Stone Age implements were passed between generations. Then the abacus and the Singer sewing machine were passed between generations so cost per operation approached zero. Today you can still see some 50 year old transistor radios in use. The almost “perpetual” product is nothing new though of course, nothing strictly lasts forever.
Now think of Internet of Things nodes deployed in hundreds of billions, many still working in one hundred years from now despite being inaccessibly embedded in concrete of bridges and buildings, on billions of trees and so on. Think of remote communities and the emerging nations having electric vehicles that are virtually maintenance free and are passed between generations to give travel almost free of charge. Return to a distant planet to find your robots still at work. It would all be in the tradition we describe but how can we do it?
Eliminating batteries is key says IDTechEx Research in the new report Battery Elimination in Electronics and Electrical Engineering 2018-2028. They have serious limitations of cost, weight, space, toxicity, flammability, explosions, energy density, power density, leakage current, reliability, maintenance and/ or life. Lithium-ion batteries will dominate the market for at least ten years and probably much longer yet no lithium-ion cell is inherently safe and no lithium-ion battery management system can ensure safety in all circumstances. Tesla says it will have solar bodywork on all its electric vehicles but, as this trend from “components-in-a-box” to structural electronics and electrics progresses, the batteries are the problem because even solid state ones swell and shrink in use. They would destroy bodywork.
The negative material recycling value of modern batteries is a threat to the environment because it may lead to uncontrolled disposal. Add to that the depletion of limited cobalt reserves and one can see that even the start of a journey towards battery elimination can give valuable wins.
Battery Elimination in Electronics and Electrical Engineering 2018-2028 uniquely examines the many ways of eliminating batteries, confounding the sceptics with many examples currently operating, from large electric buses with supercapacitors enjoying four times the life to small electric buses with no energy storage for traction. Hundreds of thousands of buildings already have electronic climate controls and electric actuators with no energy storage, pointing the way to how the Internet of Things can succeed.
The replacement of batteries with long life energy storage is covered: the alternatives have better safety and suitability for use in planned smart materials. However, the main focus is complete elimination of energy storage by new forms of energy harvesting that are almost continuous. The approach is realistic, recognising that the market for batteries will continue to rise rapidly for a very long time.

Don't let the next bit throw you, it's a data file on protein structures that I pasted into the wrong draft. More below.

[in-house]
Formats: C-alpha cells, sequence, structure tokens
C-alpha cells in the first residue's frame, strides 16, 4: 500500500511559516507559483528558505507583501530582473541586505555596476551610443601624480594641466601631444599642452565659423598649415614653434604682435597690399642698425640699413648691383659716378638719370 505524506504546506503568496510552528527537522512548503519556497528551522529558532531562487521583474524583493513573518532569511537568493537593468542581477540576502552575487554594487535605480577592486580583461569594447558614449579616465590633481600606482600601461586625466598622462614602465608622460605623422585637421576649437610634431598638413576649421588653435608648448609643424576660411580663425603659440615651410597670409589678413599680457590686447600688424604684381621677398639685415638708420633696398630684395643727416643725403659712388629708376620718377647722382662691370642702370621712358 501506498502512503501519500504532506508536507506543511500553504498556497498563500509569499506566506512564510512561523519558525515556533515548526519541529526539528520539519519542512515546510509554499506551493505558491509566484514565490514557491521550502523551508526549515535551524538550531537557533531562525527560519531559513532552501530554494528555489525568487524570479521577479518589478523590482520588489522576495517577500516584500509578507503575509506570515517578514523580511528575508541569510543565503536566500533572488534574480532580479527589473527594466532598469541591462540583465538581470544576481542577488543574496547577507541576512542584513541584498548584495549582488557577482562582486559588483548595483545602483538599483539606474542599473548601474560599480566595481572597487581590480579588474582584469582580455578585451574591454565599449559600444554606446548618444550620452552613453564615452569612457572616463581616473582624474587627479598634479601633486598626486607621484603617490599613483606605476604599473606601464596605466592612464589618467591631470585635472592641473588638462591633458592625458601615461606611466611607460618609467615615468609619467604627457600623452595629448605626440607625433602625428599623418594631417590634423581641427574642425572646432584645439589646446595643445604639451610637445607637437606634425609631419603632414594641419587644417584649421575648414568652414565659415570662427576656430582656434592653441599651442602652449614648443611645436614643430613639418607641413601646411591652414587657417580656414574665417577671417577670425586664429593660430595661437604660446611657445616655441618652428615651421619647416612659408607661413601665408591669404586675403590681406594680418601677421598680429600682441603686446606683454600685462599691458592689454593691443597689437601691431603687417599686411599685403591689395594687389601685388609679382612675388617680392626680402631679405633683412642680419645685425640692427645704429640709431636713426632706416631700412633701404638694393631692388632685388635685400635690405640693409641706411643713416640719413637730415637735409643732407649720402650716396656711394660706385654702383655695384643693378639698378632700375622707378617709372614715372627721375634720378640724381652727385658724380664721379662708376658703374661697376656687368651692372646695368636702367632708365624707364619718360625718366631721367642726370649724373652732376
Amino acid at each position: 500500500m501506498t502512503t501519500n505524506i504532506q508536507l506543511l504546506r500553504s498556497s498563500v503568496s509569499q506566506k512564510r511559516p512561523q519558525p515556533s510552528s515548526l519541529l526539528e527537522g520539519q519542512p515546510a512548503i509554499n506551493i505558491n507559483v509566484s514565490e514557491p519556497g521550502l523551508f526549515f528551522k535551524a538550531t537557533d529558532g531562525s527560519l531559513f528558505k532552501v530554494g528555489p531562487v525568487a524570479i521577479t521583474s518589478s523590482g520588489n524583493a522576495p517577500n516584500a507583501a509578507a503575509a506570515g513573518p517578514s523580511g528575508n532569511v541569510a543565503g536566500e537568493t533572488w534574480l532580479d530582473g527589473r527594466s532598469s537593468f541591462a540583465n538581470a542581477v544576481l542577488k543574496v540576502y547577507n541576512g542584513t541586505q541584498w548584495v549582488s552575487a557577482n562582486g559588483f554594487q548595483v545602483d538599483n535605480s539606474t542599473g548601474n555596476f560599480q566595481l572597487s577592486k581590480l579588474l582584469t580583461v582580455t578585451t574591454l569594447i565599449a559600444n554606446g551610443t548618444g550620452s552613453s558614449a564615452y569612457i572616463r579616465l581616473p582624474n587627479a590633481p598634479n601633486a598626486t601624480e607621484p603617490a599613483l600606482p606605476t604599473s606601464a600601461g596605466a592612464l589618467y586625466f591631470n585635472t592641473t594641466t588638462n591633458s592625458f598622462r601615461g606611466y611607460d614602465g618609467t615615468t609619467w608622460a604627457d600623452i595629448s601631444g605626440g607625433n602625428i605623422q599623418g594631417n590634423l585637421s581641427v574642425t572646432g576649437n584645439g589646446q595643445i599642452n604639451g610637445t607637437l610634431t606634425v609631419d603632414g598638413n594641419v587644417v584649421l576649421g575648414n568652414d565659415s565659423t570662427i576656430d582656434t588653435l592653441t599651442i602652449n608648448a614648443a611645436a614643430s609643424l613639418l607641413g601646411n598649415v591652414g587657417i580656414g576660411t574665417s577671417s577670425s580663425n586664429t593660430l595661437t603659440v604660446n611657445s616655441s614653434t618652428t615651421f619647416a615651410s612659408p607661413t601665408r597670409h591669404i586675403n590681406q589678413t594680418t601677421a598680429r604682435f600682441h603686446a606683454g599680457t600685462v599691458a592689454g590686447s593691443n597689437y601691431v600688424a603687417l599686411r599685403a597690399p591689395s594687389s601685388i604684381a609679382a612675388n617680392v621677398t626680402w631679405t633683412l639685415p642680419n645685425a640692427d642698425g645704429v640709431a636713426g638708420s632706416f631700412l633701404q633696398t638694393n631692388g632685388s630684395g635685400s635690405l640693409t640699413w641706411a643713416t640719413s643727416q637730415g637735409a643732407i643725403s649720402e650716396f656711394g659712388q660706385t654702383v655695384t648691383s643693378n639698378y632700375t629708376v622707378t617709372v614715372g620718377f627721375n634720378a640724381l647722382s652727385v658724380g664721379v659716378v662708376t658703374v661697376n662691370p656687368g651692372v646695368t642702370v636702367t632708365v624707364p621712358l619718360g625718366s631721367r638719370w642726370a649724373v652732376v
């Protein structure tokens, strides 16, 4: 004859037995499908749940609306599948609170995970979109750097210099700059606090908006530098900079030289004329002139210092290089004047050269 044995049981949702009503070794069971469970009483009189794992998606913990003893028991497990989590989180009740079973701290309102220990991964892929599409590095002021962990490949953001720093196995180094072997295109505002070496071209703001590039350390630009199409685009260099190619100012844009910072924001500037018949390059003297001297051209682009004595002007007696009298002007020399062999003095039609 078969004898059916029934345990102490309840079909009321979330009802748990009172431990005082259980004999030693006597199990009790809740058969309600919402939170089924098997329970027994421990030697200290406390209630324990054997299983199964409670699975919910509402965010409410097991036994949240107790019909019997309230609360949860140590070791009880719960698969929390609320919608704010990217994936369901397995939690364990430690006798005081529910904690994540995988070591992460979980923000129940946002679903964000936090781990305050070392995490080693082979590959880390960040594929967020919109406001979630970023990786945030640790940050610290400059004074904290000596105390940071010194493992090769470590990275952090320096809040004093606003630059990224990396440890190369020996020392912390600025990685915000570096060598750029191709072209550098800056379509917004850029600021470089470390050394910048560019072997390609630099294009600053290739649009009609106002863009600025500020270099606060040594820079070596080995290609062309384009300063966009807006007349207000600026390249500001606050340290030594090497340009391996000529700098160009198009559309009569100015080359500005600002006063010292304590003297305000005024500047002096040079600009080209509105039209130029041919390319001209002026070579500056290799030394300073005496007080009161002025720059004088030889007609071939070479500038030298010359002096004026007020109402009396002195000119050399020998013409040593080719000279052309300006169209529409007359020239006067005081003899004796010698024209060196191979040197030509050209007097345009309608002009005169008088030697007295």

Battery Elimination in Electronics and Electrical Engineering 2018-2028 has over 200 pages packed with new infograms, statistics and forecasts. The Executive Summary and Conclusions is self-standing and sufficient for busy people. The Introduction introduces the problems and solutions, including technologies to add to energy harvesting to provide the continuity of electricity supply that leads to less or no battery, such as dynamic charging of vehicles through roads.
The work was researched by PhD level analysts travelling worldwide and examination of IDTechEx databases, web research, recent conferences and other sources. The emphasis is on practicality, benchmarking and opportunity rather than theory so the third chapter looks at eliminating energy storage from sensors, building controls, cellphones and robot ships, sharing recent breakthroughs and predictions. Deliberately these examples expose very different challenges and solutions.
Chapter 4 is entirely devoted to the important topic of Internet of Things nodes without batteries – key to mass deployment. It reveals the exciting progress of EnOcean GmbH in this respect. This contrasts with Chapter 5 revealing the very different way in which electric vehicles and mobile e-cooking progress to no battery. This chapter also encompasses how to replace 700GW of diesel gensets across the world with transportable green sources with little or no battery and how the new energy independent electric vehicles (EIV) with quoted “perpetual” speed fit in with all this. Chapter 6 contemplates the grid without energy storage, currently a hot topic in that industry and finally, the largest chapter is Chapter 7 because it looks very thoroughly at evolving energy harvesting technologies for battery replacement.
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